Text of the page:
Thermo Fisher Scientific have further cemented their reputation as a serial acquirer with the purchase of FEI Company for approximately $4.2B in cash. Oregon-based FEI Company are world leaders in the design and manufacture of high-performance electron microscopy instrumentation, employing over 3000 employees worldwide. FEI Company had 2015 revenues of $930 million and will become part of Thermo Fisher’s Analytical Instruments Segment, complementing Thermo’s position as Mass Spectrometry leaders and creating new opportunities for Thermo to expand their presence in the Materials Science market.
This acquisition positions Thermo Fisher as the market leader in the Electron Microscopy Market, with approximately 45% share. Thermo President & CEO Marc Casper notes that “in life sciences, there is growing adoption of electron microscopy to study the structure of proteins. The technologies we gain with FEI will complement our mass spectrometry leadership, putting Thermo Fisher in the best position to capitalize on this important trend.”
Of note is the fact that this acquisition brings Thermo into contact with sectors that they current have a limited engagement with, namely the Semiconductor and Oil & Gas industries which constitute 47% of FEI’s revenue. FEI’s remaining revenue is derived from sales to the Life Sciences and Materials Science sectors, for which the long-term market prospects are excellent, especially when combined with Thermo’s capabilities in mass spectrometry.
Some analysts have speculated that this is the start of a strategy which is seeking to diversify Thermo Fisher from a Life sciences-focused multi-offering and service conglomerate, to a company that that is diversifying revenue opportunities by expanding into alternative sectors in a manner similar to Agilent Technologies.
However according to Evolution Bioscience Director Dr. Frank Rinaldi, “a shift from a Life Sciences focus is unlikely at this time, and divesture of this portion of the FEI business may be on the cards going forward. It is notable that Thermo Fisher’s presentation on the acquisition had no focus on the Semiconductor or Oil & Gas industries, but rather focused on the strategic fit within the Life sciences sector.”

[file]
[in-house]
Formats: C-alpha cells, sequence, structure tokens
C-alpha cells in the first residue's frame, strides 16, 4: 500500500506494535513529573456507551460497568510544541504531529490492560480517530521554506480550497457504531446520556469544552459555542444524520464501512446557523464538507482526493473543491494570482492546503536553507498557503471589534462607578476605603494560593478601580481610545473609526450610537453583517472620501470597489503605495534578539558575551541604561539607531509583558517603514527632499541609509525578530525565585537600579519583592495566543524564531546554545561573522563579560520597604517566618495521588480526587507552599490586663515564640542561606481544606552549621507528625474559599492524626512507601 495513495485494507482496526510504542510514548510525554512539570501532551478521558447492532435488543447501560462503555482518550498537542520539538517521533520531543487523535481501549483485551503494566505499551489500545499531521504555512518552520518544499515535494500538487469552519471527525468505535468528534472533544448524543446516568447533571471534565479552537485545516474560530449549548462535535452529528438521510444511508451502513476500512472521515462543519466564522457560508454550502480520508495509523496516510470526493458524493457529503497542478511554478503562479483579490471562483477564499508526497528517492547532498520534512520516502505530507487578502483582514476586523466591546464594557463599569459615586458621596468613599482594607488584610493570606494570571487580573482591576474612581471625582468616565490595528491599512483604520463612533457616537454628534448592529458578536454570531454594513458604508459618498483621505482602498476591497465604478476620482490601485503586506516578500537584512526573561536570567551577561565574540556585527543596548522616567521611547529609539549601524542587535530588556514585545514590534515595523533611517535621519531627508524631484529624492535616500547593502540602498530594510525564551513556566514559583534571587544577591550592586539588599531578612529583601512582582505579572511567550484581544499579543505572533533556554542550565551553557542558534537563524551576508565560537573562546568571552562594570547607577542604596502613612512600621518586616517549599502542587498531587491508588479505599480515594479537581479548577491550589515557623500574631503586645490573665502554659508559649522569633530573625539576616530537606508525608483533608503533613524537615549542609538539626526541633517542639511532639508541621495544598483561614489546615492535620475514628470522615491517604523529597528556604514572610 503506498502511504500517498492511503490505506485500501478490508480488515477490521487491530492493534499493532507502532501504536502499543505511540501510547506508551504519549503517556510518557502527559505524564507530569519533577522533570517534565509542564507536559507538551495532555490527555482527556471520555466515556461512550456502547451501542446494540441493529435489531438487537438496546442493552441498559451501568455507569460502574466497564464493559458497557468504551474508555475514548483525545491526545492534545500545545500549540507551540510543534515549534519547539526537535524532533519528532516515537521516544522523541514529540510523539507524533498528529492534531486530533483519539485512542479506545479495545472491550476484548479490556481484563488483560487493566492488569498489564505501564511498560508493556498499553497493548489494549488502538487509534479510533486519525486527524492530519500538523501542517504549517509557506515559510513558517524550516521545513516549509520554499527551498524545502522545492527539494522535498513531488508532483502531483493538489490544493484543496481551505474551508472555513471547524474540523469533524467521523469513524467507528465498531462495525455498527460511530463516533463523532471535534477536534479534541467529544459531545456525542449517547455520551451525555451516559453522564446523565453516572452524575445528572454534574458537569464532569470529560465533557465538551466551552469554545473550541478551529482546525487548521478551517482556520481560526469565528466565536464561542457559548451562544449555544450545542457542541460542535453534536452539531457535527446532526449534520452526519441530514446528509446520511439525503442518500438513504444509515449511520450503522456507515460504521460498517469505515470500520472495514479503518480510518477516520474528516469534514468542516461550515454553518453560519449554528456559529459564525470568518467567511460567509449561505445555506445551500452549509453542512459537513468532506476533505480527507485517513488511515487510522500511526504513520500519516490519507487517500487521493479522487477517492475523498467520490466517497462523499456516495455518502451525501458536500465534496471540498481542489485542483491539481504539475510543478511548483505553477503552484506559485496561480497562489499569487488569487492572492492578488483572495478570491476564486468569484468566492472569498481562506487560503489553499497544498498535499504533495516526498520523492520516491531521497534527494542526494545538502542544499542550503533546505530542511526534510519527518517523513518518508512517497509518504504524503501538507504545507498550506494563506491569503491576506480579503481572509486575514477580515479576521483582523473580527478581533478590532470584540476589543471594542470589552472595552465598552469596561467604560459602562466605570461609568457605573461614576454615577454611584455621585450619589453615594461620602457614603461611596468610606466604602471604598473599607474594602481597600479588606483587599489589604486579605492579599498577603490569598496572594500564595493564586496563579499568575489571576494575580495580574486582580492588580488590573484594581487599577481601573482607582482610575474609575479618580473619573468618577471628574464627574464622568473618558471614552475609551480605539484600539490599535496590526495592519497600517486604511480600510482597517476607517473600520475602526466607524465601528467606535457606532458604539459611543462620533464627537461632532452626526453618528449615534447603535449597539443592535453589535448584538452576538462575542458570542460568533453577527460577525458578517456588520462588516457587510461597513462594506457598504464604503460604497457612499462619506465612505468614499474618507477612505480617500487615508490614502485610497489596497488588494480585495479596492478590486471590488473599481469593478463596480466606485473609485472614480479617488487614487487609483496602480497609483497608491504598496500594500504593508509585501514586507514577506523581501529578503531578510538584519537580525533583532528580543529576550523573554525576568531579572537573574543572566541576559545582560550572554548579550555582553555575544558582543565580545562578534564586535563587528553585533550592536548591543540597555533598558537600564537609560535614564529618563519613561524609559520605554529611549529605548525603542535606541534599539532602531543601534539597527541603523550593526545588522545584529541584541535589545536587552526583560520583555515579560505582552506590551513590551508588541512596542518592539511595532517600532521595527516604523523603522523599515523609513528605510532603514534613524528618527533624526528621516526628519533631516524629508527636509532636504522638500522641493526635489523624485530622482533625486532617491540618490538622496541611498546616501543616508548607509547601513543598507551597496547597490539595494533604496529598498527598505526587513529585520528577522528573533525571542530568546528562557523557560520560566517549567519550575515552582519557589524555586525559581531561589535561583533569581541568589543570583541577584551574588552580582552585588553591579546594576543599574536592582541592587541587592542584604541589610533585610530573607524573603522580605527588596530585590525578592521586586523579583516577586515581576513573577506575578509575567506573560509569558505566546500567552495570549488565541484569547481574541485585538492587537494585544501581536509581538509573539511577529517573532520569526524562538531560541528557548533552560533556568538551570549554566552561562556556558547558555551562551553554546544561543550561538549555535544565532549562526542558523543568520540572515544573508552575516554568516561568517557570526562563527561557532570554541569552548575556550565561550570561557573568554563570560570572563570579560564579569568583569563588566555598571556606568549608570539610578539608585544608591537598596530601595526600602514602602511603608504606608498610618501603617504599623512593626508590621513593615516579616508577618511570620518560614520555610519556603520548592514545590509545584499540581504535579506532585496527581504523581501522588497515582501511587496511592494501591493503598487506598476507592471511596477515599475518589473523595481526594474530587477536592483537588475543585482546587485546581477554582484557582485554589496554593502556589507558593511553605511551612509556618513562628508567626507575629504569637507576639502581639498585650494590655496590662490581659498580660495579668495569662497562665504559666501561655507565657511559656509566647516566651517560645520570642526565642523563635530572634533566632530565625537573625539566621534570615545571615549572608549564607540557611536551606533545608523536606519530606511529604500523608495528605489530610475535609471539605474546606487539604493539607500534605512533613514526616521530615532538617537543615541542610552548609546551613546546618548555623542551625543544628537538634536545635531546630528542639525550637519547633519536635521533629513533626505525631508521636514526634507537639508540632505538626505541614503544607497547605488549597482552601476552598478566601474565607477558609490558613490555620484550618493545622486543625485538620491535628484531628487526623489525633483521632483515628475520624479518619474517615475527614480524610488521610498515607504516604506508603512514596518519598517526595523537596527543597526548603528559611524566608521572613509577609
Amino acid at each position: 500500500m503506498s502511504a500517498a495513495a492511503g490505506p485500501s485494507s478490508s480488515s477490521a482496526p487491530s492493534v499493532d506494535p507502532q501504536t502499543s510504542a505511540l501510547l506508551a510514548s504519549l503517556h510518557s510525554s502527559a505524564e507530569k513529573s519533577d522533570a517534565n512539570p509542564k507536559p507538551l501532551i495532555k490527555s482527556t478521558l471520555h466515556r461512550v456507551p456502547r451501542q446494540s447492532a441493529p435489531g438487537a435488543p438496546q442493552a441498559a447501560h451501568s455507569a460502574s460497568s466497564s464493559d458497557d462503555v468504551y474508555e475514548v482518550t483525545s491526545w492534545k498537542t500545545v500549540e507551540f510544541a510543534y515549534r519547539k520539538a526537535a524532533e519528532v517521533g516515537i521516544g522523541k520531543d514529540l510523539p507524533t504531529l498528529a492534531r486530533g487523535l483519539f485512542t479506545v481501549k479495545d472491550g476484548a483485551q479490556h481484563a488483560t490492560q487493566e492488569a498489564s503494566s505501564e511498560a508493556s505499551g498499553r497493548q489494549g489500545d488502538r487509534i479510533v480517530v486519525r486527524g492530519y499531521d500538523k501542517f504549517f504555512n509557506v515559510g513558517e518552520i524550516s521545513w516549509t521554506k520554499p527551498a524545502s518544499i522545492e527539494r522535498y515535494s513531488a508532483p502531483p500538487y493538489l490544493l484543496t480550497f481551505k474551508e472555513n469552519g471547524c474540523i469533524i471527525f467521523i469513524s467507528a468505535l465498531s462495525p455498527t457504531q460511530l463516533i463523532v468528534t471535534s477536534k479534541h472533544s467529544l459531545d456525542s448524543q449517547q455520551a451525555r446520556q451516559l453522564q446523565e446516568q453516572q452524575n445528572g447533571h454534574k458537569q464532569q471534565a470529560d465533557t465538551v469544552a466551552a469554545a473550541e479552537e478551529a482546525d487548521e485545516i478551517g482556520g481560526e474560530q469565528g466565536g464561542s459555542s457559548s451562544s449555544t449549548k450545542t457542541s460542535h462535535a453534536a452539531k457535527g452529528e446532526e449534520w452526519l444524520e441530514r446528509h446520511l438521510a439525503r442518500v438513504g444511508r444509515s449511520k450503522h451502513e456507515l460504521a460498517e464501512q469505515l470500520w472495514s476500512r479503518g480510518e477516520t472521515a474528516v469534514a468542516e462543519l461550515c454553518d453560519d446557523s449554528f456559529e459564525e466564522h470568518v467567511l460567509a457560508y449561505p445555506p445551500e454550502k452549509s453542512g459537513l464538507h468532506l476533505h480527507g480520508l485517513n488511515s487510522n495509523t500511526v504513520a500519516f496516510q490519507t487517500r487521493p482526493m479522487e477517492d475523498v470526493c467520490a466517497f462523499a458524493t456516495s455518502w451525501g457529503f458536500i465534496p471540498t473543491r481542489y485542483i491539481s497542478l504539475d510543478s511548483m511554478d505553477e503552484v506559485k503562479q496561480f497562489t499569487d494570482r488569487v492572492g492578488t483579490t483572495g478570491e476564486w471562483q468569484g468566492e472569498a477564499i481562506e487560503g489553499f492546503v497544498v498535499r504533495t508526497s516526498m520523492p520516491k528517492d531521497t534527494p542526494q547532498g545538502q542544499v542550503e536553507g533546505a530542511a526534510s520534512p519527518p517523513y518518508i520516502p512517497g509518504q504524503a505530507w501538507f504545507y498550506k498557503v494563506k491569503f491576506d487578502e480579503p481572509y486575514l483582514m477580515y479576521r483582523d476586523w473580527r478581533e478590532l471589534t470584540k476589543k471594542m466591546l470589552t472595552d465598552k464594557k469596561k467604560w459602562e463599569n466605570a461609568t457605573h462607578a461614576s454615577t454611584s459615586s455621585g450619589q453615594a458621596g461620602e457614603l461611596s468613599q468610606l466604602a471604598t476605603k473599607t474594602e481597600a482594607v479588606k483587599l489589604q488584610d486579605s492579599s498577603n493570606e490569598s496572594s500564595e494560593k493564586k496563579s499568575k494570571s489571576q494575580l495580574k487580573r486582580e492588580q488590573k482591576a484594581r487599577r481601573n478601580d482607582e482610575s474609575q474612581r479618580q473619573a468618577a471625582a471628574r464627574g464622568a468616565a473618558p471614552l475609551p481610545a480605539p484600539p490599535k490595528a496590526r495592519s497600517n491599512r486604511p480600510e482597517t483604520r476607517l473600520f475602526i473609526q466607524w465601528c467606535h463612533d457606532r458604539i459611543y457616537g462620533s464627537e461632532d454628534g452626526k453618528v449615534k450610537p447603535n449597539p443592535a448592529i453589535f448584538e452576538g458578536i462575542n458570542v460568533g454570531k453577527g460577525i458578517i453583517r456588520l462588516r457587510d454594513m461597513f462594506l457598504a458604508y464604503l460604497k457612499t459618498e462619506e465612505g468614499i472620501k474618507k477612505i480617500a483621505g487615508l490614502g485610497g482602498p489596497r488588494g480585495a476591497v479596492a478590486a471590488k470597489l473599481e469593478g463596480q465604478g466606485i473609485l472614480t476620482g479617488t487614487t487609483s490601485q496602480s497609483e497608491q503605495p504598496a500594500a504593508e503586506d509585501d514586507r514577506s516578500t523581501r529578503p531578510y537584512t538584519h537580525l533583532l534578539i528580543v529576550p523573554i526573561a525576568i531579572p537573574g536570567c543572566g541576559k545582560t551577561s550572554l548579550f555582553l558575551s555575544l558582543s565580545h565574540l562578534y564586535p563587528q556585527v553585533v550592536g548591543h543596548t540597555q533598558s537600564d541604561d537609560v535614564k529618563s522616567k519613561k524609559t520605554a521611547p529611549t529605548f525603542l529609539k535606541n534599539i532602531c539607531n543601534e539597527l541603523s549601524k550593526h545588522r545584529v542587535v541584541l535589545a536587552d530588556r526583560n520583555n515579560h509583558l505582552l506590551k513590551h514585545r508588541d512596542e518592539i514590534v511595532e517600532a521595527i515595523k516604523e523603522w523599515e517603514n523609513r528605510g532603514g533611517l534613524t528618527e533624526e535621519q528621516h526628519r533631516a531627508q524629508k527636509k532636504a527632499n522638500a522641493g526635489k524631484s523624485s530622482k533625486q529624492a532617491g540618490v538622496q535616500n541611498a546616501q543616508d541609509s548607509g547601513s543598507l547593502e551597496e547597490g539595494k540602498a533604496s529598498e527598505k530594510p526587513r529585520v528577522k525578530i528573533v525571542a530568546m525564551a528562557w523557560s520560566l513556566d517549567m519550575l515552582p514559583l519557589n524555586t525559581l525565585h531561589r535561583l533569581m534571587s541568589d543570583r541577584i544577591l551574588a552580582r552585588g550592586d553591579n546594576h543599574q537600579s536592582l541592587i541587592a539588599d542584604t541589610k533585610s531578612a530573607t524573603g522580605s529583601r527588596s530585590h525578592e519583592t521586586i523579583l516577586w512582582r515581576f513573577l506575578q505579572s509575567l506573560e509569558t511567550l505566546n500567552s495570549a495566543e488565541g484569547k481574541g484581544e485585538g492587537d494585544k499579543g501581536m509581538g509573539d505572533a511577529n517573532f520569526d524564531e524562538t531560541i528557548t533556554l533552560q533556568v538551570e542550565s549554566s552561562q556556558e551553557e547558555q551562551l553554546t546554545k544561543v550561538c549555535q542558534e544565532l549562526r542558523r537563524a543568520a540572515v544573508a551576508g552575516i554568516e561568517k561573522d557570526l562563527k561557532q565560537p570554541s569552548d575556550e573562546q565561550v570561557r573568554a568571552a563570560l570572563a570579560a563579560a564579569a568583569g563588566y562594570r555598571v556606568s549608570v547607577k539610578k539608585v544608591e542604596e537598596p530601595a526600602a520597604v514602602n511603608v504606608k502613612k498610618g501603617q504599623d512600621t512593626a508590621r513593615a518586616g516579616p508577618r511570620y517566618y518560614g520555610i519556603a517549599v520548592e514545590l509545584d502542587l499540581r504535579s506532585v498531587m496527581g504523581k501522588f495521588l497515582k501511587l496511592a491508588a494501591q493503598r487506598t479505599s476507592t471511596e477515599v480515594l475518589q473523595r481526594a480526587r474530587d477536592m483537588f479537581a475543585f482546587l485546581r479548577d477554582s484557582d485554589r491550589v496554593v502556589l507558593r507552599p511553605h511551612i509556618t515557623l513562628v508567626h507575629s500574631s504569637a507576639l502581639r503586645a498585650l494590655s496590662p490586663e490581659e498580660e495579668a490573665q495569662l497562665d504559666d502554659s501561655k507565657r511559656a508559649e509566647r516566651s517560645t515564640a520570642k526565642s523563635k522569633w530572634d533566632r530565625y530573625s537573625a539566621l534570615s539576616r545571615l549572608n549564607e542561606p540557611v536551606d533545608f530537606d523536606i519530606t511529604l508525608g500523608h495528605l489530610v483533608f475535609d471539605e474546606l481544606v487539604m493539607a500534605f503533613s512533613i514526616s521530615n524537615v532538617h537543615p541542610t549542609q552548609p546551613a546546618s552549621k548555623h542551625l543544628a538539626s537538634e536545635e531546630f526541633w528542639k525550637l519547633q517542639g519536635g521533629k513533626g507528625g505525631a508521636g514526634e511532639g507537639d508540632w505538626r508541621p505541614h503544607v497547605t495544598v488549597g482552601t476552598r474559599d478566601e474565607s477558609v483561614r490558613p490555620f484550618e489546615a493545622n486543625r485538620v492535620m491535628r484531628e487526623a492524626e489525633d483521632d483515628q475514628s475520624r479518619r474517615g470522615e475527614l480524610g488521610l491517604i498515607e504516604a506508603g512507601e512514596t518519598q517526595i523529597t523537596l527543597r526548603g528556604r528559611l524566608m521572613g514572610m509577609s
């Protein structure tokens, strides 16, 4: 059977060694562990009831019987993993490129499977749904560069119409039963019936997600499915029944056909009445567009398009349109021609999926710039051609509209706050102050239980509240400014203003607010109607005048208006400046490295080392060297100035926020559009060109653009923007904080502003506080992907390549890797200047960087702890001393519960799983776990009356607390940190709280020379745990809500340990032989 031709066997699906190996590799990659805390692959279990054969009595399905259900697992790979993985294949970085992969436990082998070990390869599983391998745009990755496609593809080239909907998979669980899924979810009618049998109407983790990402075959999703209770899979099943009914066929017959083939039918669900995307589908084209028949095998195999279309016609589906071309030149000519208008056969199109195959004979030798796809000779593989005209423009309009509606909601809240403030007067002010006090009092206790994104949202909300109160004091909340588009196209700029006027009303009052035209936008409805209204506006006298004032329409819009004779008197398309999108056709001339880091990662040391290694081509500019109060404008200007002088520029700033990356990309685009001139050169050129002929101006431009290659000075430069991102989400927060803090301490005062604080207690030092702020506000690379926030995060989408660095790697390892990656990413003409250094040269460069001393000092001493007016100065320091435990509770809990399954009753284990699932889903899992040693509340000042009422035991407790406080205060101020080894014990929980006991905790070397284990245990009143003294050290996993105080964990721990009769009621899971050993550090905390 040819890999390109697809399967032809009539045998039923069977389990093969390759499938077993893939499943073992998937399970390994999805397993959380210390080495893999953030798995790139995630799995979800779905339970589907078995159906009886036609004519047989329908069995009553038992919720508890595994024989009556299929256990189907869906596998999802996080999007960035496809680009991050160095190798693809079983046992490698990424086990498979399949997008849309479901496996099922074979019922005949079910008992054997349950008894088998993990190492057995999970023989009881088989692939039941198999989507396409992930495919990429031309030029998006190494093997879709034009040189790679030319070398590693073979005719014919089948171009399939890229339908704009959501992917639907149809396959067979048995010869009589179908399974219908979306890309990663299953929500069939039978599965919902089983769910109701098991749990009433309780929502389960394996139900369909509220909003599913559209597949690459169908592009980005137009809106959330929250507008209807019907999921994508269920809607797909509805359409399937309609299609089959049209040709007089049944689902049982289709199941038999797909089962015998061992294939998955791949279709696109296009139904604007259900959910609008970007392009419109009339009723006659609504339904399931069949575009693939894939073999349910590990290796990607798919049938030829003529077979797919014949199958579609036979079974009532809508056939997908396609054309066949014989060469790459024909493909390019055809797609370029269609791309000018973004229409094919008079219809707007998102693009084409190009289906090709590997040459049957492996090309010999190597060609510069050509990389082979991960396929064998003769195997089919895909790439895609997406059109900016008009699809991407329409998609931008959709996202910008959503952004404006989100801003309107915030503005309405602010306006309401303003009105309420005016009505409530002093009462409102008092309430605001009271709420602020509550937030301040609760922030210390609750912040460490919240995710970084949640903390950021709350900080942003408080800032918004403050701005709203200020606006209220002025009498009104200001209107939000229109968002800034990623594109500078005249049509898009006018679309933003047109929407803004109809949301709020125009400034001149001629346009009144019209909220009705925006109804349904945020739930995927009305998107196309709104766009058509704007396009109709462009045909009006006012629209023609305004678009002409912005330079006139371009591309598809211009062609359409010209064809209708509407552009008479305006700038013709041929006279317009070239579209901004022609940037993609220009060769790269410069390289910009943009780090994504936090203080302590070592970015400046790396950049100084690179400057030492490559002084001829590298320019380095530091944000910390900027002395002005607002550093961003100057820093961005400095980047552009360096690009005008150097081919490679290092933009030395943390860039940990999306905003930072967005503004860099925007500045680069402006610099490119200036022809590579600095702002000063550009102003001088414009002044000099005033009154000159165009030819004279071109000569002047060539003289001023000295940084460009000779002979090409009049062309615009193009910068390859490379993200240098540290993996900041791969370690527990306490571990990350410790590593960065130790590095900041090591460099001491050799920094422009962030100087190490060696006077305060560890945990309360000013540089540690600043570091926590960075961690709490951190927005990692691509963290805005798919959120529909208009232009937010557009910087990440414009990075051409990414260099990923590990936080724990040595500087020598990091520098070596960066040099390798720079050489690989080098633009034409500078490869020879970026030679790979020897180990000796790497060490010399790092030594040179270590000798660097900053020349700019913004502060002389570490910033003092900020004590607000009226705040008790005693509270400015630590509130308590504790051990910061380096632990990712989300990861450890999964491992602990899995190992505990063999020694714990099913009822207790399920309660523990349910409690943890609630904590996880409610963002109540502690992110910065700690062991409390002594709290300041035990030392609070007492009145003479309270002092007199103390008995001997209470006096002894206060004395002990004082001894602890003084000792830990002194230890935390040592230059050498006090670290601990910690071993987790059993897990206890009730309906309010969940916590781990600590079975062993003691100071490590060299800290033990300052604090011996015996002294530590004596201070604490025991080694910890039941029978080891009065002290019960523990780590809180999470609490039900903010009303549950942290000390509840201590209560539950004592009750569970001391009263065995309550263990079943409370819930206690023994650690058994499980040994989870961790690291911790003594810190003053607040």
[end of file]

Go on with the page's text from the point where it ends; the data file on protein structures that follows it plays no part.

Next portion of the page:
“As a company, Thermo Fisher Scientific have displayed a strong understanding of the markets it plays in, and historically has been well managed through extensive high-profile M&A activities in recent years,” notes Dr. Rinaldi. “Sectors such as Semiconductor and Oil & Gas are notable for their highly cyclical natures, with current low oil prices impacting capital expenditures. Virtually all players offering products and services at this point in time are reporting reduced revenue for this reason. In other words, these are not the type of markets that Thermo favours.”
Based on current estimates, sales to the semiconductor and Oil & Gas industries would be likely to contribute 2.3% to Thermo Fisher’s overall top line at most. Assuming no further capital deployment in 2016, Thermo expect a pro forma leverage ratio of about 3.6x total debt to combined adjusted EBITDA. Due to its strength of cash flow, Thermo Fisher should be back at their target leverage ratio within 12 months of close of acquisition.
As such, a divestiture strategy is more appropriate for Thermo Fisher as it would have the additional benefit of contributing to debt leverage reduction. In other words Thermo does not need to divest, but such a strategy would facilitate further capital deployment in a rapid timeframe, allowing the company to continue its M&A strategy without cashflow delays.
Given Thermo Fisher’s proclivity for M&A activity, it is highly likely that the FEI Company acquisition will result in future divestiture of FEI’s non-Life Sciences portfolio in the coming months and years, thereby enabling Thermo Fisher to ensure ongoing liquidity and to continue growing the company through strategic acquisitions.
To view Thermo Fisher Scientific’s full press release regarding the FEI Company acquisition, please click here.